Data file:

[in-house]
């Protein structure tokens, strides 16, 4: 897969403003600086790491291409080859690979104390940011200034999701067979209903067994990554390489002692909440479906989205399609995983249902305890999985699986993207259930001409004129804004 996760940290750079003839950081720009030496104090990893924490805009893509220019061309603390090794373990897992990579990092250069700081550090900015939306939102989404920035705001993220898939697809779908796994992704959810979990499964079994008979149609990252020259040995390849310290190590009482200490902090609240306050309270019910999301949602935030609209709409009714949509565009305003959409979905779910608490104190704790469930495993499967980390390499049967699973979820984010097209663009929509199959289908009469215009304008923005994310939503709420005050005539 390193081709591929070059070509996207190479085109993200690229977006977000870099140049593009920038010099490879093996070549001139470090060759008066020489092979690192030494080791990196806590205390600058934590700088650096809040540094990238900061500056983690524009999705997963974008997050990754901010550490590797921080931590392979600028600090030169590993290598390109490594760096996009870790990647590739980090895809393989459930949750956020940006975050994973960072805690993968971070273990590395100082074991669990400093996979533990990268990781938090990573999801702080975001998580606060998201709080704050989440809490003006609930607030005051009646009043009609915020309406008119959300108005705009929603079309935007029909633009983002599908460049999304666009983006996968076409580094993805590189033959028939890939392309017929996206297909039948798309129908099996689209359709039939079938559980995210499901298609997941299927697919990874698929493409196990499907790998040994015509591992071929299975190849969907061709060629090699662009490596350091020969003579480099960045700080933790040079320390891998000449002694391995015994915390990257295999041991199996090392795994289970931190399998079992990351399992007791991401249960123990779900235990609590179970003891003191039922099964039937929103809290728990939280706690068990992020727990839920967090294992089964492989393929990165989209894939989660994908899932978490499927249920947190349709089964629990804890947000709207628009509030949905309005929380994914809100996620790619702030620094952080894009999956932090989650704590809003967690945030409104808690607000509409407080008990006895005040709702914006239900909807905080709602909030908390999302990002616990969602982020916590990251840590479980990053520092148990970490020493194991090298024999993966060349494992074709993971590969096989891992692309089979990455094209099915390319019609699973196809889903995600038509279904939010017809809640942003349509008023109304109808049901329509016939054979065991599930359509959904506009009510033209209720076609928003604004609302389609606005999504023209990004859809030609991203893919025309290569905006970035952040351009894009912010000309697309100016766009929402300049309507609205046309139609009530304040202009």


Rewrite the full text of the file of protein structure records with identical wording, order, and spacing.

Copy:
[in-house]
């Protein structure tokens, strides 16, 4: 897969403003600086790491291409080859690979104390940011200034999701067979209903067994990554390489002692909440479906989205399609995983249902305890999985699986993207259930001409004129804004 996760940290750079003839950081720009030496104090990893924490805009893509220019061309603390090794373990897992990579990092250069700081550090900015939306939102989404920035705001993220898939697809779908796994992704959810979990499964079994008979149609990252020259040995390849310290190590009482200490902090609240306050309270019910999301949602935030609209709409009714949509565009305003959409979905779910608490104190704790469930495993499967980390390499049967699973979820984010097209663009929509199959289908009469215009304008923005994310939503709420005050005539 390193081709591929070059070509996207190479085109993200690229977006977000870099140049593009920038010099490879093996070549001139470090060759008066020489092979690192030494080791990196806590205390600058934590700088650096809040540094990238900061500056983690524009999705997963974008997050990754901010550490590797921080931590392979600028600090030169590993290598390109490594760096996009870790990647590739980090895809393989459930949750956020940006975050994973960072805690993968971070273990590395100082074991669990400093996979533990990268990781938090990573999801702080975001998580606060998201709080704050989440809490003006609930607030005051009646009043009609915020309406008119959300108005705009929603079309935007029909633009983002599908460049999304666009983006996968076409580094993805590189033959028939890939392309017929996206297909039948798309129908099996689209359709039939079938559980995210499901298609997941299927697919990874698929493409196990499907790998040994015509591992071929299975190849969907061709060629090699662009490596350091020969003579480099960045700080933790040079320390891998000449002694391995015994915390990257295999041991199996090392795994289970931190399998079992990351399992007791991401249960123990779900235990609590179970003891003191039922099964039937929103809290728990939280706690068990992020727990839920967090294992089964492989393929990165989209894939989660994908899932978490499927249920947190349709089964629990804890947000709207628009509030949905309005929380994914809100996620790619702030620094952080894009999956932090989650704590809003967690945030409104808690607000509409407080008990006895005040709702914006239900909807905080709602909030908390999302990002616990969602982020916590990251840590479980990053520092148990970490020493194991090298024999993966060349494992074709993971590969096989891992692309089979990455094209099915390319019609699973196809889903995600038509279904939010017809809640942003349509008023109304109808049901329509016939054979065991599930359509959904506009009510033209209720076609928003604004609302389609606005999504023209990004859809030609991203893919025309290569905006970035952040351009894009912010000309697309100016766009929402300049309507609205046309139609009530304040202009």